Statistical analysis and modeling

Summary statistics were used to describe patient, disease, and treatment characteristics. The Kaplan–Meier (KM) method was used to estimate overall survival (OS) and progression-free survival (PFS).

Preprocessing of the radiomic data included removing features with more than 50% missing observations, i.e., due to too few voxels to analyze, and removing features with little variation (those with <4 unique values). The value of the 99.9 percentile was used to cap the upper extreme values for each feature. All features were standardized with a mean of zero and a standard deviation of one.

Clinical factors were selected based on statistical significance with a p-value <0.05 in the univariable analyses (UVA) to build multivariable Cox proportional hazards models for OS and PFS, respectively. Subsequently, each radiomic feature was added to the clinical model, and features with a p-value <0.01 were selected for correlation assessment to filter out highly correlated features using the caret (30) package in R. If the absolute pairwise correlation was higher than 0.5, then the feature with the larger mean absolute correlation was removed. The final model included both clinical variables and radiomic features. Model performance was quantified and visualized using the area under the time-dependent ROC curve (AUC) (31) calculated using leave-one-out cross-validation. All statistical analyses were conducted in R version 4.0.2 (32).


Population characteristics

Out of the 124 patients analyzed, 84% (n = 104) were males, 50% (n = 62) had never smoked, and 95% (n = 118) had had previous infection by either HPV or EBV, with a mean EBV titer of 30,433.5 IU/ml. The mean age was 54.8 y ( ± 11.6) and the majority had stage III disease or lower (66%, n = 82) (Table 1).

The OS and PFS of our population can be seen in Figures 1, 2. The median follow up period was 50.3 months (a range of 4.5 to 88.3 months). Overall, 13 cancer-related deaths and 28 patients with relapse of their index disease were noted during the follow-up period. In both cases, most of these events (100% for OS and 96% for PFS) happened before 48 months.


Figure 1 Kaplan–Meier curve for Overall Survival.


Figure 2 Kaplan Meier curve for Progression Free Survival.

Statistical analysis of prognostic factors

Univariable statistical analysis was performed for the clinical variables, as shown in Table 2. Age was found to be significant for OS, and both age and treatment regimen were found to be significant for PFS, and thus these variables were included in the final multivariable models. On top of the selected clinical variables, statistically significant radiomic features with a p-value <0.01 are shown in Table 3 for OS and Table 4 for PFS.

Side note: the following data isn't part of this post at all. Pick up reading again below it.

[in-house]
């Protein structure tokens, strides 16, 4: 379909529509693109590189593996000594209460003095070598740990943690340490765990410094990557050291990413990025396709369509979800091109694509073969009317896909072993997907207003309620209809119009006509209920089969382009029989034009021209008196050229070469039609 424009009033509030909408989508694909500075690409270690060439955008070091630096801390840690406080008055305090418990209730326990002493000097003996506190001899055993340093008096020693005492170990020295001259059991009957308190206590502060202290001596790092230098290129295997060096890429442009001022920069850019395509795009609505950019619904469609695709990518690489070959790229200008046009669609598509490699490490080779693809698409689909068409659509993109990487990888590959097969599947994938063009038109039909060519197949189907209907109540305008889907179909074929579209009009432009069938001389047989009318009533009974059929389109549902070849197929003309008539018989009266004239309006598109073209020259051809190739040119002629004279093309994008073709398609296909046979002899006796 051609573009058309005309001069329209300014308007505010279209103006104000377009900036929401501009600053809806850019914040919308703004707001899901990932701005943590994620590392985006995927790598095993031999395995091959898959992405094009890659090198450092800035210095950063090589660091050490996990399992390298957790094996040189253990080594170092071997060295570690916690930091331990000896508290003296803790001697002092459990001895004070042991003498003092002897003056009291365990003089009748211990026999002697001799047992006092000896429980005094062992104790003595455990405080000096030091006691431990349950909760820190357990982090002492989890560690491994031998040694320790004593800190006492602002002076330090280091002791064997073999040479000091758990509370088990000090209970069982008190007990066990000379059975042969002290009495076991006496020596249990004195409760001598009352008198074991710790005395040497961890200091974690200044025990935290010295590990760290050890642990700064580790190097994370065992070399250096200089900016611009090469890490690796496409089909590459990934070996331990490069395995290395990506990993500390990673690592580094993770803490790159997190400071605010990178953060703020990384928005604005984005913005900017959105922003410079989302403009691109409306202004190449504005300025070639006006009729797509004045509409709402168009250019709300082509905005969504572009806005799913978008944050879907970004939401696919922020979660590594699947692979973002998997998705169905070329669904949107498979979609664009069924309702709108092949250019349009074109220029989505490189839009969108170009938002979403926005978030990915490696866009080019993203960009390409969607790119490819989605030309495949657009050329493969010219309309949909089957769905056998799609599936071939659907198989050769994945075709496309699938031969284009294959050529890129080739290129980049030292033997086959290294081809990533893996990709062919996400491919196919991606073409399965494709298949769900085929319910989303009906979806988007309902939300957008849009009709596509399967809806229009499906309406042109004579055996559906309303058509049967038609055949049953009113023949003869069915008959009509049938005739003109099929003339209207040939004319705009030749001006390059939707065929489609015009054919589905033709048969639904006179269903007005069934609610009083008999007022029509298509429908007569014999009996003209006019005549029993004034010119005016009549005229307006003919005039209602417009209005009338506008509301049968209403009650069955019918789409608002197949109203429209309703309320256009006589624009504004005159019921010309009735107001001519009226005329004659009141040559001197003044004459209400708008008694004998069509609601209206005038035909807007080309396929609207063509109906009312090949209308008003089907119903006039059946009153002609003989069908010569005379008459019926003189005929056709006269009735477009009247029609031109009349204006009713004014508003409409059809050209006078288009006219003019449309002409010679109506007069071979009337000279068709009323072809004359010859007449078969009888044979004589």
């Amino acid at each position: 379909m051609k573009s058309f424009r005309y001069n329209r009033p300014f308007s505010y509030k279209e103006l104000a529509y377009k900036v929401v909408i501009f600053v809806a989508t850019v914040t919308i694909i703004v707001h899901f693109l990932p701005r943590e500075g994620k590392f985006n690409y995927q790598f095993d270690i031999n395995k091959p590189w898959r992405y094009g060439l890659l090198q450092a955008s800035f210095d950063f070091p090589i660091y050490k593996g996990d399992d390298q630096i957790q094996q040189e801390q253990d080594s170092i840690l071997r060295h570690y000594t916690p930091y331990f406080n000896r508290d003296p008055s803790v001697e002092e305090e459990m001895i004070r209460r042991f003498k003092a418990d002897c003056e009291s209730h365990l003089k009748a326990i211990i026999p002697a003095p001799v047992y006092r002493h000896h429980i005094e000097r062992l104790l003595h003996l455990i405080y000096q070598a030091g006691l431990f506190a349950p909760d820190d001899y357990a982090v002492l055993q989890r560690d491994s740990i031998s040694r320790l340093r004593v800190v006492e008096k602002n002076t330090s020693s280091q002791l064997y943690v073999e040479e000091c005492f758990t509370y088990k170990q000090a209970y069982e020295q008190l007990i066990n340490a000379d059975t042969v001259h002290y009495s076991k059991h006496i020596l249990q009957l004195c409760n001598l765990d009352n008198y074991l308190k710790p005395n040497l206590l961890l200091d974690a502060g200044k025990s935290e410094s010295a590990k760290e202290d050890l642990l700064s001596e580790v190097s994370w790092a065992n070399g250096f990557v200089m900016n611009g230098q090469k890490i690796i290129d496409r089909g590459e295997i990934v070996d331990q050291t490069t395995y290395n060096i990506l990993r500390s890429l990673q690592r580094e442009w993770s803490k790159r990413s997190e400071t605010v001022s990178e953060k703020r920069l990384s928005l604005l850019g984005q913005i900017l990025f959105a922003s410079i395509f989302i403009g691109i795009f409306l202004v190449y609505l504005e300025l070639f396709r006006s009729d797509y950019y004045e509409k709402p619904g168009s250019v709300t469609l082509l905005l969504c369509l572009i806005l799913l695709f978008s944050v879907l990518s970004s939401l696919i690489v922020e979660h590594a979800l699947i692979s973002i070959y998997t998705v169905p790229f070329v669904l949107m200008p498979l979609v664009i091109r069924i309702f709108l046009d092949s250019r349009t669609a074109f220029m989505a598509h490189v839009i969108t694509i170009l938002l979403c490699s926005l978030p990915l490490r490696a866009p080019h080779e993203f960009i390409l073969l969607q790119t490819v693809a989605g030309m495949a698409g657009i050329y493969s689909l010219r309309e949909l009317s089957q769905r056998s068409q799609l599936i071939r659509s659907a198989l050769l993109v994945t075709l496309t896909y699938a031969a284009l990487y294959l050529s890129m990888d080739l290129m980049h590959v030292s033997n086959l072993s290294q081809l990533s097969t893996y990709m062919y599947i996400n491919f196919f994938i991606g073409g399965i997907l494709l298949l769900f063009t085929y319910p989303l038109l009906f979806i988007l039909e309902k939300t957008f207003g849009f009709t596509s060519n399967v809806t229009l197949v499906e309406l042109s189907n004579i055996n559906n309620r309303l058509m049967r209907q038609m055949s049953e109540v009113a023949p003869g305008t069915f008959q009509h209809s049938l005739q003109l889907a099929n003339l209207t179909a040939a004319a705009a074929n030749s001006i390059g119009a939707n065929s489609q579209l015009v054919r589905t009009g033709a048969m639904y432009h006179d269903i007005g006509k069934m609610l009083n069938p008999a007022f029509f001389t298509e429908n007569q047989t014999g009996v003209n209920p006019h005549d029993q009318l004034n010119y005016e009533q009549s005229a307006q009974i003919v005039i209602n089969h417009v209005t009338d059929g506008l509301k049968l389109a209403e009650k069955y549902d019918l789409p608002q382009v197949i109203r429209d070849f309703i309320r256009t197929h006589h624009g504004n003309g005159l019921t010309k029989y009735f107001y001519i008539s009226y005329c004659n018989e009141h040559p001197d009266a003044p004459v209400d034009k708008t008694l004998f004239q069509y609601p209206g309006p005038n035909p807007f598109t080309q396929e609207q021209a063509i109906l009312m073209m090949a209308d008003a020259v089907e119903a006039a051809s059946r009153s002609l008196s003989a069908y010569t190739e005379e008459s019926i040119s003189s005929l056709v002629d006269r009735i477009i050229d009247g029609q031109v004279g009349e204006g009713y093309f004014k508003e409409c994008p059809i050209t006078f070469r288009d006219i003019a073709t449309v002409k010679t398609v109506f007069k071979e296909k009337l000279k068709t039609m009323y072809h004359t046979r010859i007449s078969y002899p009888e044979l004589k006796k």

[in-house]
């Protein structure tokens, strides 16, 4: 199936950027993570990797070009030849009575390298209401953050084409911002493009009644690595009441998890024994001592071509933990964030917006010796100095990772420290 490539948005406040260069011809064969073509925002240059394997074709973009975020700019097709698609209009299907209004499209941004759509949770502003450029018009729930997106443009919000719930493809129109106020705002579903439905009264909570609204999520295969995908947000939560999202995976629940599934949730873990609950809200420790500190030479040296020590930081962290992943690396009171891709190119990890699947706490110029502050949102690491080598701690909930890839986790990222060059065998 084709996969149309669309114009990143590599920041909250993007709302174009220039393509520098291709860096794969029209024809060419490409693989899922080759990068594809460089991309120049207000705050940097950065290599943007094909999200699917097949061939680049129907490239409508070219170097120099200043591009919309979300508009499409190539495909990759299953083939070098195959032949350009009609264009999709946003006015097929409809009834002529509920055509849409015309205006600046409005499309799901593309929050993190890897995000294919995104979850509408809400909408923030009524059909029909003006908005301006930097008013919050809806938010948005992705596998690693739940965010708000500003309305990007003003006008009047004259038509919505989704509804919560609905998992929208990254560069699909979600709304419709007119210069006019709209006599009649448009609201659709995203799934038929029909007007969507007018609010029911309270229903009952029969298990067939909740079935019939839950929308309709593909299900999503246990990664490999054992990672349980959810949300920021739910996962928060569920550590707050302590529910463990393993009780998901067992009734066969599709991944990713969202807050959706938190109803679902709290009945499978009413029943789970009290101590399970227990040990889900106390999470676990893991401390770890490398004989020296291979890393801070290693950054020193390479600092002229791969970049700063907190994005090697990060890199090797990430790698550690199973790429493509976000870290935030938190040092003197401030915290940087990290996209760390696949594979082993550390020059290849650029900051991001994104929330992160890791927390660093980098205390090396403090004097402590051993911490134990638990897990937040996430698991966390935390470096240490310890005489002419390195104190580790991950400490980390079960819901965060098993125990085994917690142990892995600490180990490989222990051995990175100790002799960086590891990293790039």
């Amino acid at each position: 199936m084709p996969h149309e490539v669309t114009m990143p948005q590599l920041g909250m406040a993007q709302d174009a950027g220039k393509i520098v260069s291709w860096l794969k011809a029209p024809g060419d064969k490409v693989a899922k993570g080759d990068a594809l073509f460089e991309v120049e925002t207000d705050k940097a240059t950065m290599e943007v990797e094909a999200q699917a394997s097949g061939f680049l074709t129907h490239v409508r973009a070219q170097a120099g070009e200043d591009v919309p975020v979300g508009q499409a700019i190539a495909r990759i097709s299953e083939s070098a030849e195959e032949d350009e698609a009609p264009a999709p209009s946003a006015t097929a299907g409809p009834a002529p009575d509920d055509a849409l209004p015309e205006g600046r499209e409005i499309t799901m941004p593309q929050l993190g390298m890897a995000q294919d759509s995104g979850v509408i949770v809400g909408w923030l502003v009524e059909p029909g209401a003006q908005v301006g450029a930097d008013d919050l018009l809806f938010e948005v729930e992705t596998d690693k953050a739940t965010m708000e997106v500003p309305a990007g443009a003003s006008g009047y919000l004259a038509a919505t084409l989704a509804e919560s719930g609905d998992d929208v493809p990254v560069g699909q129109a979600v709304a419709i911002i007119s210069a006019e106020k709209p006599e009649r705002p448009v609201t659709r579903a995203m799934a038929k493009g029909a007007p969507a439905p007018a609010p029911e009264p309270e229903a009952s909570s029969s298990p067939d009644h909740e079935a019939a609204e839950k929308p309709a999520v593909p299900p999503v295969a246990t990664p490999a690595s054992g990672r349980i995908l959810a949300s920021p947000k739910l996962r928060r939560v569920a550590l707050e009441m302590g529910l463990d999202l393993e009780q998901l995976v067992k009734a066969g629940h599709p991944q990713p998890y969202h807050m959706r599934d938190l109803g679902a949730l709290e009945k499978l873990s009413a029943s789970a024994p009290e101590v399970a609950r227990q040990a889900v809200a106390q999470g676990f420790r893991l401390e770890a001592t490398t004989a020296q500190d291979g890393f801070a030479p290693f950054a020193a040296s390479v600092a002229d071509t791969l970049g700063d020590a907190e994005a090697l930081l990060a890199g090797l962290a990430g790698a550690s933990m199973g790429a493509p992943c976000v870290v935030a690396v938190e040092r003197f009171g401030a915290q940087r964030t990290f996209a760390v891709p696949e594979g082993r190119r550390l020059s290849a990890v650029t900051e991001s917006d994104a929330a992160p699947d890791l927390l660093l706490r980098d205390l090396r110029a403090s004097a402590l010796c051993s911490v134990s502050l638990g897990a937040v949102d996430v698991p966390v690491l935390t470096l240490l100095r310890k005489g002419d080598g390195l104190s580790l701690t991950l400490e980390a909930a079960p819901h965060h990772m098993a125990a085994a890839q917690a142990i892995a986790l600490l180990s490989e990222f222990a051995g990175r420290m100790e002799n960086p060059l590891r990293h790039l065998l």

Table 2 Univariable analysis of clinical variables.


Table 3 Feature selection for OS.


Table 4 Feature selection for PFS.

After filtering out highly correlated features, the final models are presented in Table 5. For OS, age (p = 0.026), PET_CONVENTIONAL_SUVbwQ1 (p = 0.009), and RP_T1_GLZLM_GLNU (p = 0.006) were significant prognostic factors, while for PFS PET DISCRETIZED SUVbwmin (0.006) and RP T1 NGLDM Busyness (p = 0.043) were significant prognostic factors.


Table 5 Final prognostic models for PFS and OS.

Model performance

The performance of the following models was compared; clinical alone, clinical + PET/CT features, clinical + RP-MR, and clinical + PET/CT + RP-MR, for both OS and PFS, as shown in Figures 3, 4. In both situations, models considering clinical + PET/CT + RP-MR features outperformed those considering only clinical, clinical + PET/CT or clinical + RP-MR features (AUC 0.96 vs 0.56 vs 0.85 vs 0.79 at 24 months in OS and 0.86 vs 0.62 vs 0.81 vs 0.75 at 21 months in PFS), which suggests a synergy between PET/CT and RP-MR features. It is to be noted that in both the OS and PFS models, clinical + RP-MR features appear to initially outperform clinical + PET/CT features (AUC 0.87 vs 0.78 at 18 months in OS and AUC 0.82 vs 0.76 at 14 months in PFS). In the OS model, clinical + PET/CT outperformed clinical + RP-MR thereafter (AUC 0.89 vs 0.78 at 39 months), while in the PFS model, clinical + PET/CT features outperformed clinical + RP-MR features from 18 to 39 months (AUC 0.81 vs 0.75 at 21 months), with clinical + RP-MR outperforming those of clinical + PET/CT features from 42 months thereafter (AUC 0.76 vs 0.74 at 45 months).


Figure 3 OS AUC comparison between the different prognostic models.


Figure 4 PFS AUC comparison between the different prognostic models.


To the best of our knowledge, no study so far has evaluated PET/CT combined with MR-based radiomics and baseline clinical parameters among patients with NPC. We identified that radiomic features from MR and PET/CT were associated with improved prediction of OS and PFS, particularly when combined (AUC of 0.96 and 0.86, respectively). Clinical + MR features initially outperformed those of Clinical + PET/CT (<18 months), with Clinical + PET/CT features then outperforming those of Clinical + RP-MR consistently in the OS model, while Clinical + RP-MR features subsequently outperformed those of Clinical + PET/CT (>42 months) in the PFS model.